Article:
Monday, September 19, 2016 at 12:15pm to 1:15pm
Uris Hall, G08
While doing research in Delhi, I often heard stories of people’s dreams and visions of white robed Muslim saints amongst Delhi’s medieval monuments. Dreams and visions of saints, as Amira Mittermaier’s (2011) work on dreaming in contemporary Egypt has shown us, are conceptualized as coming from an Elsewhere, not from inside the unconscious but from outside the subject. But the persistent connection between these visions and medieval ruins in Delhi indicates that these visions are also linked to elsewhen, times other than the contemporary moment. Here the past exists as a field of potential—what could have been and what could be again—which destabilizes the inevitability of present states of affairs. Saints present among ruins gained prominent followings, as I explore in this paper, after periods of colonial and post-colonial state violence. Ruins serve as thresholds of multiple temporality not just in dreams and visions, but also in ritual, and in cinema. In each of these modes, ruins hold open ethical potential, the possibility of transformation of current states of affairs for both individuals and communities. I briefly analyze each of these modes of multiple temporality in this paper, and end with some thoughts on the persistent connection of Islam to the pre-colonial elsewhen in the dreamscapes and landscapes of contemporary north India.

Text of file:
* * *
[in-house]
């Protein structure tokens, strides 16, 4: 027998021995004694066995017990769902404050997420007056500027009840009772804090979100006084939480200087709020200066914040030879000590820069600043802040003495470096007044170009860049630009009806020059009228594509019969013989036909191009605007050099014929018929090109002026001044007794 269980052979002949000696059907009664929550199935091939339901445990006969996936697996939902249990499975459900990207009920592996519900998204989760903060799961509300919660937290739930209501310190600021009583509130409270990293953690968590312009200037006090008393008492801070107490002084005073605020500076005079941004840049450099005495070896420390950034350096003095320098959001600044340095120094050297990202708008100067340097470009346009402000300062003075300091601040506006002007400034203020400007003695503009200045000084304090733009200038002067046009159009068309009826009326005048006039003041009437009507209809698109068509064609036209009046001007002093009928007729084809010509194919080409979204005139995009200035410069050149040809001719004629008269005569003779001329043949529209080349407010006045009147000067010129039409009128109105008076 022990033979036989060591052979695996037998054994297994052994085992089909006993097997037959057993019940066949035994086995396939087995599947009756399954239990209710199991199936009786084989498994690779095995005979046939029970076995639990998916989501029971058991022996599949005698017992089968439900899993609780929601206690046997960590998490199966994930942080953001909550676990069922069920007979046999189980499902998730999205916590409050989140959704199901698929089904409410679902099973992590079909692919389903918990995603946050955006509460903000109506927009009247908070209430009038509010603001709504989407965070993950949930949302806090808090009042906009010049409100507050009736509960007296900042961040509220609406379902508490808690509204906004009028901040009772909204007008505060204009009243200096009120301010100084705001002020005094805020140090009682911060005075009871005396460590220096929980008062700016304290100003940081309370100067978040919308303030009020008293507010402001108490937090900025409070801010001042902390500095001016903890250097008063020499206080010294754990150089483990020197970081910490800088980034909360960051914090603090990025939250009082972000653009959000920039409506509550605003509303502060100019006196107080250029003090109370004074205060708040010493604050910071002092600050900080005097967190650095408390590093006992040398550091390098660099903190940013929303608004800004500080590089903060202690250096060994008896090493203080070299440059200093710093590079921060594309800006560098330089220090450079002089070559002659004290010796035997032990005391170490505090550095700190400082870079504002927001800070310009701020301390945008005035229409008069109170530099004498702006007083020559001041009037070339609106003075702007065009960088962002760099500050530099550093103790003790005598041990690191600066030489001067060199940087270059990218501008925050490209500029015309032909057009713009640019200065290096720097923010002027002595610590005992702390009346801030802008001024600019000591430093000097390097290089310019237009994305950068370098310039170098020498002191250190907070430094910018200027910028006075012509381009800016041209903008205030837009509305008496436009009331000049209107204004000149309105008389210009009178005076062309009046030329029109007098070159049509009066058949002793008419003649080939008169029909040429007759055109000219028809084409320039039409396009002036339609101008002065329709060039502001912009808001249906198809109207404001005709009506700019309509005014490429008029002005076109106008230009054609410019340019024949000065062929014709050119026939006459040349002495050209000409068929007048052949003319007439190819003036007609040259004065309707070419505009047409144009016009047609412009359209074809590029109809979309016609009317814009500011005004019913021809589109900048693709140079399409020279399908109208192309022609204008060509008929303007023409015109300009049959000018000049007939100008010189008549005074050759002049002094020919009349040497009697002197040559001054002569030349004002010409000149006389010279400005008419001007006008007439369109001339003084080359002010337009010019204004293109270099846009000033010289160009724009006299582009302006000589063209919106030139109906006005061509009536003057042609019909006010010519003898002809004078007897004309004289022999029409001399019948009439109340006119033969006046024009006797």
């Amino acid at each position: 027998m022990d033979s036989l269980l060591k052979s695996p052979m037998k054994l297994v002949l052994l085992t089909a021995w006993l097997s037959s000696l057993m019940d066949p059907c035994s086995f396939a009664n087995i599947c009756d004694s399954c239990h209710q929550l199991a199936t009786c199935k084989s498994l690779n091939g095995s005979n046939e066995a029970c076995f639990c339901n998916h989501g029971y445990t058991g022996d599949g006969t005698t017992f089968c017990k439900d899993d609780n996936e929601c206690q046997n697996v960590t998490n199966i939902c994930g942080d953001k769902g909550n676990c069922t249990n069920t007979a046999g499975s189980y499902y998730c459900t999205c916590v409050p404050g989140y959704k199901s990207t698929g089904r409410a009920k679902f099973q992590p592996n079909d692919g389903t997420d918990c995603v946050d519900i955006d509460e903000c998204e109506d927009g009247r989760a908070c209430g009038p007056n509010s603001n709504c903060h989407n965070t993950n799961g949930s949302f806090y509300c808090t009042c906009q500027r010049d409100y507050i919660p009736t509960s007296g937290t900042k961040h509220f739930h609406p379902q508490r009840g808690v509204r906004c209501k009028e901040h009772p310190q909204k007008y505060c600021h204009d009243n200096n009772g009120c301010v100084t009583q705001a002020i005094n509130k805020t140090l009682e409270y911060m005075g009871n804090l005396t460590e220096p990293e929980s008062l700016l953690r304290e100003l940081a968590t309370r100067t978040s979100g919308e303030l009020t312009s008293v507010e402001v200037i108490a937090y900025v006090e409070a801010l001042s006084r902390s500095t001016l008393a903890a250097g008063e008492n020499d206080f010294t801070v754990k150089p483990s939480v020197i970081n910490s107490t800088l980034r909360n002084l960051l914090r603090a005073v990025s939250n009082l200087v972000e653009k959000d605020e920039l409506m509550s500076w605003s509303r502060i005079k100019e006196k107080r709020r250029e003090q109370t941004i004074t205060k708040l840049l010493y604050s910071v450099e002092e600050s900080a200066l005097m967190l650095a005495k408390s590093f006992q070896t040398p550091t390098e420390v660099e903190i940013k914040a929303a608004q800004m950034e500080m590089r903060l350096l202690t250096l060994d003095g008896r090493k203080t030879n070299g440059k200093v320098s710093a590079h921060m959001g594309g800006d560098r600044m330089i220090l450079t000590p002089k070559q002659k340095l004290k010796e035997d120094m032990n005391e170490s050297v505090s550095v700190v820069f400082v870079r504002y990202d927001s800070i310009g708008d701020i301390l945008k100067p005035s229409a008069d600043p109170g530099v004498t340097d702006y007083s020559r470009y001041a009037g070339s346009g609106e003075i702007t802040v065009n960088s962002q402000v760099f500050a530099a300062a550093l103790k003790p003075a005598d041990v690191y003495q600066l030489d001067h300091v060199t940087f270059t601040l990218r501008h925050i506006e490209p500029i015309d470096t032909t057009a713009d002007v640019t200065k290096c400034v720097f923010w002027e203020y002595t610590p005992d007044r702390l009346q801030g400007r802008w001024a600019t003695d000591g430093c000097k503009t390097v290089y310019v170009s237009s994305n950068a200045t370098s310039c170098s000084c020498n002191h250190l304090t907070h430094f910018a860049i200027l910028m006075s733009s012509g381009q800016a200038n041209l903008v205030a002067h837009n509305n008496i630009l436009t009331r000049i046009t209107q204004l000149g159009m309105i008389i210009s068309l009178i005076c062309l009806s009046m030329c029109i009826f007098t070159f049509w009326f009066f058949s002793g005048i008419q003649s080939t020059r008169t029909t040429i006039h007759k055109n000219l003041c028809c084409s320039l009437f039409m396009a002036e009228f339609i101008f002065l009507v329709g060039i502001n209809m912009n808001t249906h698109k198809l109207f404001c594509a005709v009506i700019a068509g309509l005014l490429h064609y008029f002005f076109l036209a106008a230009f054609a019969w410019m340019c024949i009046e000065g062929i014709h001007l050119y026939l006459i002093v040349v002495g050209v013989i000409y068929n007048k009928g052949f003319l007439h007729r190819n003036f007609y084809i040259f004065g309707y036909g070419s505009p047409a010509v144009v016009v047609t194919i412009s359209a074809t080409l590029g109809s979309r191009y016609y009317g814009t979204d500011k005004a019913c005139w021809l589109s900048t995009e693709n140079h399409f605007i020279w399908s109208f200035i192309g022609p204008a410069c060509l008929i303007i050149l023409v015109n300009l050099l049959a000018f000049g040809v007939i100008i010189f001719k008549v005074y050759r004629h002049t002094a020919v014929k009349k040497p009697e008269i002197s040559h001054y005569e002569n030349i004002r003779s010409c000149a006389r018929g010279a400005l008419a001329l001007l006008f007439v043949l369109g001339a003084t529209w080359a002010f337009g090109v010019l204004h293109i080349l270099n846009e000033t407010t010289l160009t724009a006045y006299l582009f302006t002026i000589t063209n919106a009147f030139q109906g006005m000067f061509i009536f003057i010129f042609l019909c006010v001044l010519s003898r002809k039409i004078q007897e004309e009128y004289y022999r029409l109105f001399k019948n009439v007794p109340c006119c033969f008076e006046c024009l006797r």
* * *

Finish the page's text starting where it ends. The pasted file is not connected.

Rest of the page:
Biography: Anand Vivek Taneja is Assistant Professor of Religious Studies and Anthropology at Vanderbilt University in Nashville, Tennessee. His research and teaching interests include the anthropology of religion, historical and contemporary Islam and inter-faith relations in South Asia, everyday life and post-colonial urbanism, Urdu literature, and Bombay cinema. His peer-reviewed articles have been published in the Indian Economic and Social History Review, HAU: Journal of Ethnographic Theory, and Comparative Studies of South Asia, Africa and the Middle East. He is currently finishing a book on time, Islam, and ecological thought in the medieval ruins of Delhi.